Woman Critiqued: Translated Essays on Japanese Women's Writing
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296pp. May 2006
Woman Critiqued: Translated Essays on Japanese Women's Writing
Editor: Copeland, Rebecca;
"Woman Critiqued will make us wonder why we thought we could grasp modern Japanese literature without concerted attention to what men and women had to say about women’s literary production. This remarkable collection is full of surprises, even where predictable arguments are being made. Careful translations of writings by the familiar and the obscure, together with thought-provoking introductions and supporting apparatus, make this an indispensable text for the study of modern Japanese culture and society." —Norma M. Field, University of Chicago

Over the past thirty years translations of Japanese women’s writing and biographies of women writers have enriched and expanded our understanding of modern Japanese literature. But how have women writers been received and read in Japan? To appreciate the subterfuges, strategies, and choices that the modern Japanese woman writer has faced, readers must consider the criticisms leveled against her, the expectations and admonitions that have been whispered in her ear, and pay attention to the way she herself has responded. What did it mean to be a woman writer in twentieth-century Japan? How was she defined and how did this definition limit her artistic sphere?

Woman Critiqued builds on existing scholarship by offering English-language readers access to some of the more salient critiques that have been directed at women writers, on the one hand, and reactions to these by women writers, on the other. The grouping of the essays into chapters organized by theme clarifies how the discussion in Japan has been framed by certain assumptions and how women have repeatedly tried to intervene by playing with, undercutting, or attempting to exceed these assumptions. Chapter introductions contextualize the translated essays historically and draw out aspects that warrant particular scrutiny or explication.

Although the translators do not cover all aspects or genres identified with women’s literary endeavors in the twentieth-century, they provide a significant understanding of the evaluative systems under which Japanese women writers have worked. Woman Critiqued will be eagerly read by specialists in modern Japanese literature and those interested in comparative literature, women’s studies, gender studies, and history.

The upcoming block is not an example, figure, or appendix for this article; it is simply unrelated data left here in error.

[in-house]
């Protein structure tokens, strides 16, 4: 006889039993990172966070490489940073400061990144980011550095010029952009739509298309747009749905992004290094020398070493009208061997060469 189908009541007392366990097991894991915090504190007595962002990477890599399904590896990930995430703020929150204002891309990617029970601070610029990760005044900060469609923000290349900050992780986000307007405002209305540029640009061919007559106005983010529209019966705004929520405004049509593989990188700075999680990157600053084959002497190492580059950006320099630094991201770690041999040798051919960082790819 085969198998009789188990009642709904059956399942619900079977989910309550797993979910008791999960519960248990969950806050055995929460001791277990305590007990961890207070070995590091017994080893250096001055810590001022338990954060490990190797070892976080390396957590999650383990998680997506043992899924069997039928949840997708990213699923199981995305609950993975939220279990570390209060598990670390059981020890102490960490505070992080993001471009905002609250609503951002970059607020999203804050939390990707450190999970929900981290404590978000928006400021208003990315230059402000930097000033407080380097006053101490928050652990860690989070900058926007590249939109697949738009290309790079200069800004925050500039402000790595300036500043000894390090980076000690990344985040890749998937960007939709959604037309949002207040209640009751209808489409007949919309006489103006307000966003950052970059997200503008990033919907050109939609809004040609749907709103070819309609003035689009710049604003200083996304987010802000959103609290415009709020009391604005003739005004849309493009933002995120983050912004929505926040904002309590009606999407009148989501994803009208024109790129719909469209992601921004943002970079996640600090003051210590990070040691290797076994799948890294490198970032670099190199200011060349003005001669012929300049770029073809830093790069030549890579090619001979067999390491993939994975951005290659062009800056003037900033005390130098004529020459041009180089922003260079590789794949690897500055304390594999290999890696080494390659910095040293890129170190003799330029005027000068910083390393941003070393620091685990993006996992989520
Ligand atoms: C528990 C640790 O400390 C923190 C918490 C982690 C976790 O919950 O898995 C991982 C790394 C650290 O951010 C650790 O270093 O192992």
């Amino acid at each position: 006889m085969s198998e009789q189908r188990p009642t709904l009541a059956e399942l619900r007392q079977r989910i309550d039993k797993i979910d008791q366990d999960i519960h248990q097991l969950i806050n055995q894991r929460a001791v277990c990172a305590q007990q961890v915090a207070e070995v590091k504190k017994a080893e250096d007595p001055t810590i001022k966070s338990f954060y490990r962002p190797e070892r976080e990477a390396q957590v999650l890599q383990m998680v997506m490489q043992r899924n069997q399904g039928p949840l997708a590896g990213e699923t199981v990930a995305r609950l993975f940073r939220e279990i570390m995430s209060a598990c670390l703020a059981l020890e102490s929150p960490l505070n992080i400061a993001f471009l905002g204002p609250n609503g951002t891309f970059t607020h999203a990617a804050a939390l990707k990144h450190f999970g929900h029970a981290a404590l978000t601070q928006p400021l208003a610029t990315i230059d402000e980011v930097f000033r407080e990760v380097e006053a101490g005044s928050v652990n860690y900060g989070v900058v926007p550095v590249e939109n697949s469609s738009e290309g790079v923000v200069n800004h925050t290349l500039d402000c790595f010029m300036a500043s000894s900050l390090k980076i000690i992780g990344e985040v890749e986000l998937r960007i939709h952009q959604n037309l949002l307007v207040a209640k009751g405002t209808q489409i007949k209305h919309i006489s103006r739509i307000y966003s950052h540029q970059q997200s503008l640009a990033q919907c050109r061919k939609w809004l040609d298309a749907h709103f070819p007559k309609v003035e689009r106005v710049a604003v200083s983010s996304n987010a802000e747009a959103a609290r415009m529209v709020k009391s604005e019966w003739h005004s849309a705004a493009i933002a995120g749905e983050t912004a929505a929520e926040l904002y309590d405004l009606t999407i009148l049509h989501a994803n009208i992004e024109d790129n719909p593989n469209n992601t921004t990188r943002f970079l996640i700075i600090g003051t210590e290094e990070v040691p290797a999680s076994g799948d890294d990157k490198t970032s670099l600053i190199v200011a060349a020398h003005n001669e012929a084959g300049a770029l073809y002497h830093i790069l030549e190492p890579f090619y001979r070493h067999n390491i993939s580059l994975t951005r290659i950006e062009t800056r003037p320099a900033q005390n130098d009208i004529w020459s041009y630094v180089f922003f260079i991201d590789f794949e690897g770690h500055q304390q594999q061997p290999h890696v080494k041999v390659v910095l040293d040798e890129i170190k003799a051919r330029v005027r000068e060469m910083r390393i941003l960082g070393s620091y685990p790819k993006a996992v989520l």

Featured writers: Akitsu Ei, Akiyama Shun, Hara Shiro, Hasegawa Izumi, Kobayashi Hideo, Kora Rumiko, Matsuura Rieko, Mishima Yukio, Mitsuhashi Takajo, Mizuta Noriko, Miwata Masako, Oguri Fuyo, Okuno Takeo, Ooka Makoto, Saito Minako, Shibusawa Tatsuhiko, Setouchi Harumi, Takahara Eiri, Takahashi Junko, Takahashi Takako, Tanaka Miyoko, Tomioka Taeko, Tsujii Takashi, Tanizaki Jun’ichiro, Tsushima Yoko, Yosano Akiko.

Translators: Tomoko Aoyama, Jan Bardsley, Janine Beichman, Rebecca L. Copeland, Mika Endo, Joan E. Ericson, Barbara Hartley, Maryellen Toman Mori, Yoshiko Nagaoka, Kathryn Pierce, Laurel Rasplica Rodd, Amanda Seaman, Eiji Sekine, Judy Wakabayashi.

“An excellent contribution to the study of women’s literature in Japan. Filling a definite need, it will be useful both for scholars working on modern culture and literature and for assignment in the classroom. Its effectiveness owes much to the synthesis of the carefully wrought introductions to the individual chapters with convincing translations of primary texts.” —Monumenta Nipponica (62:1)
Editor: Copeland, Rebecca;
Rebecca Copeland is associate professor of Japanese literature at Washington University in St. Louis, Missouri.
Read the table of contents and/or the introduction (PDF).



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